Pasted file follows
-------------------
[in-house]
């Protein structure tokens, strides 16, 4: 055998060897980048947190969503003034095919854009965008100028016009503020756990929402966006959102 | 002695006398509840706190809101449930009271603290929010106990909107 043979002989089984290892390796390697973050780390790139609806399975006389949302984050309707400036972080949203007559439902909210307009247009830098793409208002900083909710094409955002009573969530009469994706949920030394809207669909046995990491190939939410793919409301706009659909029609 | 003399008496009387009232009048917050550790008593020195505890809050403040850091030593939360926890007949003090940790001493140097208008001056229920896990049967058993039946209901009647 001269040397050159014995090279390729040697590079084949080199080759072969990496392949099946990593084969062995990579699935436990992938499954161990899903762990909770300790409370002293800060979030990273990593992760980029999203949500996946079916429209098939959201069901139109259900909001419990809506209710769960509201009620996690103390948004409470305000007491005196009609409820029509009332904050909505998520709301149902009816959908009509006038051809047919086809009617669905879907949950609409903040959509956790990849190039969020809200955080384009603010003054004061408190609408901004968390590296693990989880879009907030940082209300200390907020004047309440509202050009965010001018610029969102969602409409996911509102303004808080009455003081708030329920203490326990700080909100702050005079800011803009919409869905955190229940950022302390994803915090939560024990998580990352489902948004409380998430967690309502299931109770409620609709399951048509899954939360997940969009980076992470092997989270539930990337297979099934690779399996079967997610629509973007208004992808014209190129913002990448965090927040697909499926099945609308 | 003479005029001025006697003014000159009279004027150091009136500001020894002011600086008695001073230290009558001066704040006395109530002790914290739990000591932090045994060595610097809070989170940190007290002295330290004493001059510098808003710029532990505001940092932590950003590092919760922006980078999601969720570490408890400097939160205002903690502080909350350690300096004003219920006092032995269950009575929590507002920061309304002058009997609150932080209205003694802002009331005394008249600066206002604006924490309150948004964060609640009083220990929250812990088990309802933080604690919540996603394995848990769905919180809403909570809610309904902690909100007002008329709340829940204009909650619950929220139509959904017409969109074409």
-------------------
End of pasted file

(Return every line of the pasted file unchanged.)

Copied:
[in-house]
């Protein structure tokens, strides 16, 4: 055998060897980048947190969503003034095919854009965008100028016009503020756990929402966006959102 | 002695006398509840706190809101449930009271603290929010106990909107 043979002989089984290892390796390697973050780390790139609806399975006389949302984050309707400036972080949203007559439902909210307009247009830098793409208002900083909710094409955002009573969530009469994706949920030394809207669909046995990491190939939410793919409301706009659909029609 | 003399008496009387009232009048917050550790008593020195505890809050403040850091030593939360926890007949003090940790001493140097208008001056229920896990049967058993039946209901009647 001269040397050159014995090279390729040697590079084949080199080759072969990496392949099946990593084969062995990579699935436990992938499954161990899903762990909770300790409370002293800060979030990273990593992760980029999203949500996946079916429209098939959201069901139109259900909001419990809506209710769960509201009620996690103390948004409470305000007491005196009609409820029509009332904050909505998520709301149902009816959908009509006038051809047919086809009617669905879907949950609409903040959509956790990849190039969020809200955080384009603010003054004061408190609408901004968390590296693990989880879009907030940082209300200390907020004047309440509202050009965010001018610029969102969602409409996911509102303004808080009455003081708030329920203490326990700080909100702050005079800011803009919409869905955190229940950022302390994803915090939560024990998580990352489902948004409380998430967690309502299931109770409620609709399951048509899954939360997940969009980076992470092997989270539930990337297979099934690779399996079967997610629509973007208004992808014209190129913002990448965090927040697909499926099945609308 | 003479005029001025006697003014000159009279004027150091009136500001020894002011600086008695001073230290009558001066704040006395109530002790914290739990000591932090045994060595610097809070989170940190007290002295330290004493001059510098808003710029532990505001940092932590950003590092919760922006980078999601969720570490408890400097939160205002903690502080909350350690300096004003219920006092032995269950009575929590507002920061309304002058009997609150932080209205003694802002009331005394008249600066206002604006924490309150948004964060609640009083220990929250812990088990309802933080604690919540996603394995848990769905919180809403909570809610309904902690909100007002008329709340829940204009909650619950929220139509959904017409969109074409």